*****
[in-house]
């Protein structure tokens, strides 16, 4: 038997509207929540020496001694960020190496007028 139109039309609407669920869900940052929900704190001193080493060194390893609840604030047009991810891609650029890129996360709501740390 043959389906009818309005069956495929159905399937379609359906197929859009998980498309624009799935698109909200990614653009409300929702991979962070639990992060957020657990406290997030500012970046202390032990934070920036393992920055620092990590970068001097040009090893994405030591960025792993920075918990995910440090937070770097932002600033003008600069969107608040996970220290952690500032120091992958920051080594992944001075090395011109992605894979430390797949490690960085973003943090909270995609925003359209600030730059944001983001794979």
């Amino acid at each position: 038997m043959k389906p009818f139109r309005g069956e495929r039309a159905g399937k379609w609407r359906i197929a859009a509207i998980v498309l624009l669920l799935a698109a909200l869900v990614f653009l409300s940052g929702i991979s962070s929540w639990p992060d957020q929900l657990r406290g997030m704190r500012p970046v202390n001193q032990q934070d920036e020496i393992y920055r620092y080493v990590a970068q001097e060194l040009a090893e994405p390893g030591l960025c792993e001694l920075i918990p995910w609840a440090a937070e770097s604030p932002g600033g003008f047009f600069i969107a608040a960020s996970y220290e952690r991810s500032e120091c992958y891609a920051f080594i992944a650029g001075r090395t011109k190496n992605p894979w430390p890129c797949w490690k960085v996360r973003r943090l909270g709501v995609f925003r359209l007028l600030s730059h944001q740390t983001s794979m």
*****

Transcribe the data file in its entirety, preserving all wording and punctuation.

[in-house]
């Protein structure tokens, strides 16, 4: 038997509207929540020496001694960020190496007028 139109039309609407669920869900940052929900704190001193080493060194390893609840604030047009991810891609650029890129996360709501740390 043959389906009818309005069956495929159905399937379609359906197929859009998980498309624009799935698109909200990614653009409300929702991979962070639990992060957020657990406290997030500012970046202390032990934070920036393992920055620092990590970068001097040009090893994405030591960025792993920075918990995910440090937070770097932002600033003008600069969107608040996970220290952690500032120091992958920051080594992944001075090395011109992605894979430390797949490690960085973003943090909270995609925003359209600030730059944001983001794979």
């Amino acid at each position: 038997m043959k389906p009818f139109r309005g069956e495929r039309a159905g399937k379609w609407r359906i197929a859009a509207i998980v498309l624009l669920l799935a698109a909200l869900v990614f653009l409300s940052g929702i991979s962070s929540w639990p992060d957020q929900l657990r406290g997030m704190r500012p970046v202390n001193q032990q934070d920036e020496i393992y920055r620092y080493v990590a970068q001097e060194l040009a090893e994405p390893g030591l960025c792993e001694l920075i918990p995910w609840a440090a937070e770097s604030p932002g600033g003008f047009f600069i969107a608040a960020s996970y220290e952690r991810s500032e120091c992958y891609a920051f080594i992944a650029g001075r090395t011109k190496n992605p894979w430390p890129c797949w490690k960085v996360r973003r943090l909270g709501v995609f925003r359209l007028l600030s730059h944001q740390t983001s794979m």